• Sometimes, research may not be required or even appropriate for a particular assignment. If the comparative essay you were assigned to write is not meant to contain research, you should refrain from including it.
  • Comparative essays about social issues, historical events or science will be more likely to demand research, while the comparison of works of literature is less likely to need it.
  • Always make sure to cite your research data properly and always make sure to do it in accordance with the guidelines.

7. Developing a thesis statement:

Any qualitative comparative essay should be governed by a concise and clear thesis statement. You still need to express in one sentence the main reason why you compare the two subjects. A good comparison should always reveal something essential about the features of each item involved as well as their relationship. From this point on, your thesis should express this argument.

Organizing the Content

1. Outlining your comparison:

You should establish a strategy of organization right before starting to write. One of the unique features of a comparative paper is that it allows you to choose between multiple organizational strategies.

  • You can always use a traditional format of the outline, yet even a classic list of bullet-points will help you present your ideas in the order you want.
  • Sticky notes are always of great help in this direction, you can put your main ideas on them so that you can keep re-arranging them until you decide on the final order.

2. Using the mixed paragraphs method:

This can be described as addressing both subjects of the comparison in each of the paragraphs. Thus, the first paragraph should compare the first aspect of each of the two subjects, the second one the second aspect, and so forth. One thing that you need to always have in mind is maintaining the same order across all paragraphs.

  • This structure has the main advantage of always keeping the comparison fresh in the mind of the readers while at the same time forcing the writer to pay equal attention to each side.
  • This method is best used for very long essays that address complicated subjects that could confuse both the writer and the readers easily.

3. Alternating the subjects in all paragraphs:

This method implies devoting each paragraph to one of the two subjects and alternating them. Thus, the first paragraph should address an aspect of the first subject, while the following paragraph will address the same aspect of the second subject, and so forth. You will need to address each of the two subjects in the exact same order.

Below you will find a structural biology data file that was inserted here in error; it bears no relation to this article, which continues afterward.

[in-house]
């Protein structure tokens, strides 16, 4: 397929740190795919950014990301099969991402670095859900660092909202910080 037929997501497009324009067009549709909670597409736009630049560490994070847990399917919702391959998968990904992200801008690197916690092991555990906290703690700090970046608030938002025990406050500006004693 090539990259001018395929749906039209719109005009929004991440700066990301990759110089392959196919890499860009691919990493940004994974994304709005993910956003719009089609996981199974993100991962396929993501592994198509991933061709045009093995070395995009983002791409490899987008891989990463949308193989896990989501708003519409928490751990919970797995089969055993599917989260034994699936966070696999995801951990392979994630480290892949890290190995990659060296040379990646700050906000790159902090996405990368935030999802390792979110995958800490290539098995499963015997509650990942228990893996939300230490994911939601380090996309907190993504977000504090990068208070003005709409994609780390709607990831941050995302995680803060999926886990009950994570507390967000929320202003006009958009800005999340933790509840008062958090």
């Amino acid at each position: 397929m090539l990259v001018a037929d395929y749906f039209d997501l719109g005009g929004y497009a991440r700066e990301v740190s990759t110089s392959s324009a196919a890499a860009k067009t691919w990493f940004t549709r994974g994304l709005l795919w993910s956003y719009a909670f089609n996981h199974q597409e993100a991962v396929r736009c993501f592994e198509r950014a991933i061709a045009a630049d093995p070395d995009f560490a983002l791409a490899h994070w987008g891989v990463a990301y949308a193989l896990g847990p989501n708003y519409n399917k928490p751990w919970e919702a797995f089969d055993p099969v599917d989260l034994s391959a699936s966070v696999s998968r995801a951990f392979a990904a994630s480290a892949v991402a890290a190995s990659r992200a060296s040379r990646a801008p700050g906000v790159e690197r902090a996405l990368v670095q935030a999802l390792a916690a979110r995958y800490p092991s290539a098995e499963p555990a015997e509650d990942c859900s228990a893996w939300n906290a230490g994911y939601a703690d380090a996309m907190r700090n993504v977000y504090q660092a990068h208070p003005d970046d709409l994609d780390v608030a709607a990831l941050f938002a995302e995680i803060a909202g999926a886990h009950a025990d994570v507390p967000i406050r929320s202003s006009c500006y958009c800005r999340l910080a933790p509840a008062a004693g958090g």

• The main advantage of this structure is that of allowing much more space for discussing your points in greater detail.
  • This particular method is mostly recommended for essays where in-depth analysis and detailing are required.

4. Covering one subject after another thoroughly:

This refers to the initial set of body paragraphs, which are separated into two parts. Each part will address one subject focusing on all its aspects that are to be compared. Maintaining the aspect order is essential, and you should always make sure to double check as it is easy to get carried away and mix up the order of the aspects.

  • This is by far the most complicated method, as your comparison can become both difficult and one-sided in the eyes of your readers.
  • This method is recommended strictly for short, simplistic essays so that readers can easily remember the initial characteristics of each subject without getting confused.

Writing the Comparative Essay

As soon as you master the best structuring techniques for your comparative essay, picking the most suitable for you and starting to write is all that’s left to do. However, in order to facilitate the process, the following techniques may come in handy.

1. Writing your essay in an unspecified order:

Even though the most reasonable manner of writing seems to be from start to finish, this may not only prove much harder but may also have the potential to disrupt your thoughts. Writing the body paragraphs first, the conclusion second, and the introduction after all is finished will considerably speed up and ease the process.

2. Writing the body paragraphs:

The topic sentence of each body paragraph should prepare the audience for what’s about to come next. Thus, you should decide the points of comparison to include in each paragraph and organize your paragraphs accordingly.

3. Writing the conclusion:

When it comes to the final chapter of the essay, you should try to make your audience feel like they have learned something of value so that they don’t keep looking for missing pages, thinking there’s more to come. Thus, a proper conclusion should open with a brief but eloquent summary of the entire essay, only to draw a large final conclusion regarding the two addressed subjects. You should always base this conclusion on undeniable data rather than your own personal experience or preferences, especially if the prompt requires a neutral tone for the entire essay. As for the final ending sentence of your essay, it should make the readers feel that they have indeed reached the end of a cohesive and compelling comparison.

Revising Your Essay

It is commonly known that the best way to revise your own work is to wait before re-reading it. Clearing your mind of all the recently apprehended data will allow you to review your work with fresh eyes and from a clear perspective. As for the process itself, its main goal is that of identifying problems and fixing them, two things that should be done separately. When you are absolutely sure that you have checked everything and identified all mistakes, you can then proceed to correct them and thus, receive the final version of your compelling comparative essay.